Time to break Africa’s mental chains

Op4Samuel Koranteng-Pipim
AFRICA today finds itself in a very unenviable condition, despite its rich material resources and potential. Africa does not have a shortage of talent, too.Go to Texas in the USA, and you will see a large number of Nigerian doctors and engineers.

Visit Birmingham, England, and the other major cities of the UK, and you will find an impressive number of professionals from Zimbabwe.

Travel to South Africa and you will notice a lot of affluent black people driving Mercedes-Benzes and BMWs.  Call up any major university across the globe —Cambridge, Harvard, MIT, Oxford, Wellesley, and others — and you will find an impressive list of Ghanaian and other African students and professors in one field or another.

Take a casual look at the line of marathon runners and you will find the best to be Kenyans and Ethiopians.  The 2010 “Wealth Report” by The Africa Group (TAG), an Africa-focused consulting, research and advisory firm, for example has identified US$1.671 trillion of potential wealth and additional production potential in six key sectors (agriculture, water, fisheries, forestry, tourism and human capital).

This represents a combined market size today of US$909 billion and US$762,4 billion of additional potential production.  The report also estimates current proven stocks of extractable energy resources in Africa (oil, natural gas, coal, and uranium) to be worth between US$13 and 14,5 trillion.

It adds that there is nearly three times the average multiple growth potential in the agriculture sector, stemming from projects such as the US$780 million Zambezi Integrated Agricultural-Community Development Programme, forestry (to US$111 billion) and fisheries (to US$44 billion), and a doubling of the market for water to US$25 billion.

An additional US$217 billion may be spent on human capital inputs, in terms of wage return growth across the service, industrial and agricultural sectors.

On the other hand, an ongoing scramble for African resources is underway as the continent is regarded as the continent for the future.
Africa’s problem is not a lack of resources or ability: a reflection on the African condition reveals that, by and large, Africa’s minds are enslaved, and this mental slavery has created a twisted mindset among Africa’s people.

The African mindset is the result of mental chains that still bind the continent, despite Africa’s liberation from the metal chains of colonisation and slavery.

Scholars may legitimately talk about other chains that shackle Africans — chains of poverty, chains of neo-colonialism, chains of slavery, chains of racism, chains of exploitation, chains of dependence, chains of ignorance and superstition, and all kinds of other chains.

There is no doubt that these other specific chains of enslavement exist. However, it is instructive to get to the point where it is realised that these are only symptoms of a deeper problems; they are not the root cause.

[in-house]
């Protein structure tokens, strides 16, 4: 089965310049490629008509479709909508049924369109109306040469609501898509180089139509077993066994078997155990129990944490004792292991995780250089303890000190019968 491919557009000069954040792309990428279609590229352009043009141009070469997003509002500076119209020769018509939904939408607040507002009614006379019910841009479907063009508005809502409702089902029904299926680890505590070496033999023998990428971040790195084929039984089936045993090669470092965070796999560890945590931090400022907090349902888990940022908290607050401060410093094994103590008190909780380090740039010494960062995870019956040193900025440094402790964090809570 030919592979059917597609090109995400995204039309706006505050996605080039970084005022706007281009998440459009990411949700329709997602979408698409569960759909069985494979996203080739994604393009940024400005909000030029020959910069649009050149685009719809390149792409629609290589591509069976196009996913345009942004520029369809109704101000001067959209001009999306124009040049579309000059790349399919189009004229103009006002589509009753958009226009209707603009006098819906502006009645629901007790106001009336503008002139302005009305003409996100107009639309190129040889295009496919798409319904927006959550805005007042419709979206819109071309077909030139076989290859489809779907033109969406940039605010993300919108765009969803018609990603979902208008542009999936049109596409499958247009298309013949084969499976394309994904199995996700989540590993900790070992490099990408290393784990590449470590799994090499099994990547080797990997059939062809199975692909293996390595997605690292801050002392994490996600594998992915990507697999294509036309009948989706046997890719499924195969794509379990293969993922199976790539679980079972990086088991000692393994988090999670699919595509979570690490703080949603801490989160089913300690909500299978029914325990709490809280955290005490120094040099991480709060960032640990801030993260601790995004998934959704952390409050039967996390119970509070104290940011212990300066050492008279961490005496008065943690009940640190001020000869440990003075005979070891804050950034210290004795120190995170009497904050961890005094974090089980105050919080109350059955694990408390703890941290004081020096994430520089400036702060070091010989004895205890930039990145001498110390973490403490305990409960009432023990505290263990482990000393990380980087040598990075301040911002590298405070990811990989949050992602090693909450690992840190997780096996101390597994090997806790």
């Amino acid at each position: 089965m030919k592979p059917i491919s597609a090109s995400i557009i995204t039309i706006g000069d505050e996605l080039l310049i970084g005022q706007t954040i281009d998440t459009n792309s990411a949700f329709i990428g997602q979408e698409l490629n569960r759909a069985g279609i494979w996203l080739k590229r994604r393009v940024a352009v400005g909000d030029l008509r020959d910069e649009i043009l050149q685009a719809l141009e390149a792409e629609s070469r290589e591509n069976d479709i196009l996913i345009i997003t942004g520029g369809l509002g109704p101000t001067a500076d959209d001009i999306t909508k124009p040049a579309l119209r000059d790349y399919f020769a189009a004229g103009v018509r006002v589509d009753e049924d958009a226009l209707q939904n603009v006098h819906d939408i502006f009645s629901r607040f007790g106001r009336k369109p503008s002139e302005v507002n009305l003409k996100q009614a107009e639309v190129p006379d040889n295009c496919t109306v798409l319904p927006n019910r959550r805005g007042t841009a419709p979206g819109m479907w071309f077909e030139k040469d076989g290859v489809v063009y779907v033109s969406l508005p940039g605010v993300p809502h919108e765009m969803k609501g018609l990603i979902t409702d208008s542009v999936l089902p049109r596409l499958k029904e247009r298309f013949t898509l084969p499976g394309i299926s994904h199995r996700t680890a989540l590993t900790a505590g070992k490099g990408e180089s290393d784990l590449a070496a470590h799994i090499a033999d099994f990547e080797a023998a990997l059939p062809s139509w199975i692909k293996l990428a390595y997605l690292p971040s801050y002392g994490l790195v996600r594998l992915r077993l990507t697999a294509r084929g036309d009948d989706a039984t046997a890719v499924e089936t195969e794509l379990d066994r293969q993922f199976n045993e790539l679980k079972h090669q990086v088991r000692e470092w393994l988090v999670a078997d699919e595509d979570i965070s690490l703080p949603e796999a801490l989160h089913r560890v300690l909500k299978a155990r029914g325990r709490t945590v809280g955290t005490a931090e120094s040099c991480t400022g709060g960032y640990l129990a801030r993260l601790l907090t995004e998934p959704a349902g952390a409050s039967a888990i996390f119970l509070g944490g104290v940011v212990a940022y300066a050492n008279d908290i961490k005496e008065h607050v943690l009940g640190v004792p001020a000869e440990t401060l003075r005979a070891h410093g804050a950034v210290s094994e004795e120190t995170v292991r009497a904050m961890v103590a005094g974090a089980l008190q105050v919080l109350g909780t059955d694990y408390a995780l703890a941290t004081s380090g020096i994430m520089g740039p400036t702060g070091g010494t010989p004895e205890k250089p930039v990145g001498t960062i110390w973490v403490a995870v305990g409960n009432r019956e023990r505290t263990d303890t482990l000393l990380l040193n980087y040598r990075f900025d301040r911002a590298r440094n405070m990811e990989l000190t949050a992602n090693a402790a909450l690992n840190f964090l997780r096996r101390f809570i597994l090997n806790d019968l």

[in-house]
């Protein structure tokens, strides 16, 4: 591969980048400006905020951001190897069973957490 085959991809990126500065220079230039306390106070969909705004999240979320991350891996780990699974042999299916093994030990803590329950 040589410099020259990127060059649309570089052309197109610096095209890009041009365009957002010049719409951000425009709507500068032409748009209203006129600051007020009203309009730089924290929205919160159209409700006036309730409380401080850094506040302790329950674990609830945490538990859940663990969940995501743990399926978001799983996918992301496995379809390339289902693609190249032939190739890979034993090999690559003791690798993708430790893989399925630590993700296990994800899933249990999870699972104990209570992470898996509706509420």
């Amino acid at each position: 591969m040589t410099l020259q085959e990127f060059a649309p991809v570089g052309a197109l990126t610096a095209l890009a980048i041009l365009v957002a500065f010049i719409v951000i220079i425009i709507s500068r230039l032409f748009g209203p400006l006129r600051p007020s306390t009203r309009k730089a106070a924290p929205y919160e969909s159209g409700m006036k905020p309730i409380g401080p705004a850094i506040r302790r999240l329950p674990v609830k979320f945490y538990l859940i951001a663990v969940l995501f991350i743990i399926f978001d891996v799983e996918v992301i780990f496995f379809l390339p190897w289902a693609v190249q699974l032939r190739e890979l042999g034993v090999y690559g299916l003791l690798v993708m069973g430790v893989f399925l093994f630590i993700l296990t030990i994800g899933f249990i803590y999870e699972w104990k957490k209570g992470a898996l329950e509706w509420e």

Rather, it has to do with a serious shortage of people who have the will to use Africa’s human and capital resources to advance the good of Africa’s people.

The Bible describes it as Africa’s inherent bondage to selfishness. And, to use a word that is being expunged from Africa’s everyday vocabulary today, it is sin that lies at the root of Africa’s predicament.

The most malignant disease facing the continent of Africa is not HIV and Aids or malaria, but one called “the blindness of the heart”.
To put it differently, this simply means Africa’s minds are in chains. The Good Old Book describes this mental slavery as “futility of the mind”, “darkened understanding” and “ignorance” (Ephesians 4:17, 18).

If one interrogates why there is widespread corruption, why a lack of transparency and accountability in government, why senseless tribalism and wars, why mediocre leadership, why the whining and victim mentality, why we’ve developed a culture of begging for everything, etc., the answer simply is: “Africa’s minds are in chains.”

And Africa’s is not merely a need for more educated minds, but also for more transformed minds.  This transformation is a renewing of the mind, which renewal cannot be effected by a mere classroom education or a subscription to a religious creed.

One may think of Africans as elephants in the zoo.  The elephant may have the power to knock down a building and be free from its bondage but for a zoo elephant, it has been conditioned to believe it cannot break the chain or string, even if the chain or string exists only in its mind, it does not even try.

Such, too, is the condition of the African mind.  This kind of elephant-in-the-zoo thinking prevents Africa from achieving its full God-given potential and prevents us from seeing circumstances as opportunities and setbacks as stepping stones. It is these mental chains that need to be broken.
• Dr Samuel Koranteng-Pipim is a US-based Ghanaian author, inspirational speaker, leadership trainer, and an advocate for youth empowerment. www.samuelpipim.wordpress.com

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